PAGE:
My Sister, the Serial Killer opens with an intriguing two sentences: "Ayoola summons me with these words—Korede, I killed him. I had hoped I would never hear those words again."
Because the dead man—Femi—is the third boyfriend that Ayoola has killed. And each time, Korede—a successful nurse with expert cleaning abilities—has helped Ayoola dispose of the body and cover her tracks. The first time she killed a man, Ayoola claimed self-defense. But then it happened again. And by the time Ayoola kills Femi, Korede is beginning to suspect that there might be something more to the story. Korede googles it: Three murders makes a serial killer. And that means Ayoola is a serial killer.
Oyinkan Braithwaite's debut novel, set in Lagos, Nigeria, is a darkly funny story about two sisters, the bonds between them, and, yes, murder—lots of it. On the surface, the characters feel familiar: Korede, the older sister, is plain, brilliant, successful, and perpetually single. Ayoola, the younger sister, is beautiful, charismatic, and has rich boyfriends lined up to pay for everything she wants.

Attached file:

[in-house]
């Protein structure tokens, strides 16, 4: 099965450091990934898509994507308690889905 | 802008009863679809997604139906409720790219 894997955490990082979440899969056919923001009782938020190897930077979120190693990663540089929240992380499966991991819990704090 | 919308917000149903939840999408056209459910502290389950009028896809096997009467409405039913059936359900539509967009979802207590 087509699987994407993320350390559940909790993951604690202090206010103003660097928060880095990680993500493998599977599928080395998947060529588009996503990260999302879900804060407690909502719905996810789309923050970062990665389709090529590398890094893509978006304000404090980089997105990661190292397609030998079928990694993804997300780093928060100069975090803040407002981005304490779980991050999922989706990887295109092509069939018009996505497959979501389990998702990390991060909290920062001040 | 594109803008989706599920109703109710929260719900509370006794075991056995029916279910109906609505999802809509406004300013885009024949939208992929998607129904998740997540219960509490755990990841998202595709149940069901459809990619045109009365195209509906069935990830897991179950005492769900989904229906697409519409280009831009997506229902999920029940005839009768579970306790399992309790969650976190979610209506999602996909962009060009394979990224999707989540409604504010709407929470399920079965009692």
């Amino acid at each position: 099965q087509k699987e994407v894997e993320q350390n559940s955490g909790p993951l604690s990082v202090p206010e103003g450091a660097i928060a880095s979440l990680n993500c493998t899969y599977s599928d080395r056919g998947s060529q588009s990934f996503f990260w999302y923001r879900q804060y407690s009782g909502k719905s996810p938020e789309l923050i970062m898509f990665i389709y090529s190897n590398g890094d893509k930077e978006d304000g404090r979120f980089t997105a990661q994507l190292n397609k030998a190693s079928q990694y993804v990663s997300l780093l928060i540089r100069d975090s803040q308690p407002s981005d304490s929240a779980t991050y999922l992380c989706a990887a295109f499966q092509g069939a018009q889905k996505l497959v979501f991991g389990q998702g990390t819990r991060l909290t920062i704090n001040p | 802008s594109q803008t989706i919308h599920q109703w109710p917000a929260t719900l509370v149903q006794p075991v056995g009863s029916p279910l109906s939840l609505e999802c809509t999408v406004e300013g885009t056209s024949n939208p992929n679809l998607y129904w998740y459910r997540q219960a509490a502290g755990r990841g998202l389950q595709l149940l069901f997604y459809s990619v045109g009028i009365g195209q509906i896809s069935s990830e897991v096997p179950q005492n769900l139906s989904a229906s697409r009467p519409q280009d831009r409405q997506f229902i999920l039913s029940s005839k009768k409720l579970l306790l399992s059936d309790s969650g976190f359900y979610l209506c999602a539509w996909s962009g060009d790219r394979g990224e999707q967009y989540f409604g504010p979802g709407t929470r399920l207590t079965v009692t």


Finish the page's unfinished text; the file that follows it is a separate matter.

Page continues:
As Korede struggles with what to do about Ayoola's serial killing habit (especially after Ayoola begins dating Korede's crush and boss, the handsome doctor Tade) and Ayoola's body count grows higher, Braithwaite slowly reveals the sisters' backstory. In bits and pieces, we grow to understand just why they're so close—and why Korede helps Ayoola cover up the murders. We learn about what's hiding behind Ayoola's beauty and Korede's practicality—these are no stock characters, after all. Braithwaite pairs the post-murder scenes with descriptions of everyday violence against women, from the police who harass Korede on her way to work to the sisters' late father's abuse, showing a subtle, feminist theme beneath the over-the-top plot. My Sister, The Serial Killer is a novel with substance, and it's also one that you won't be able to put down.
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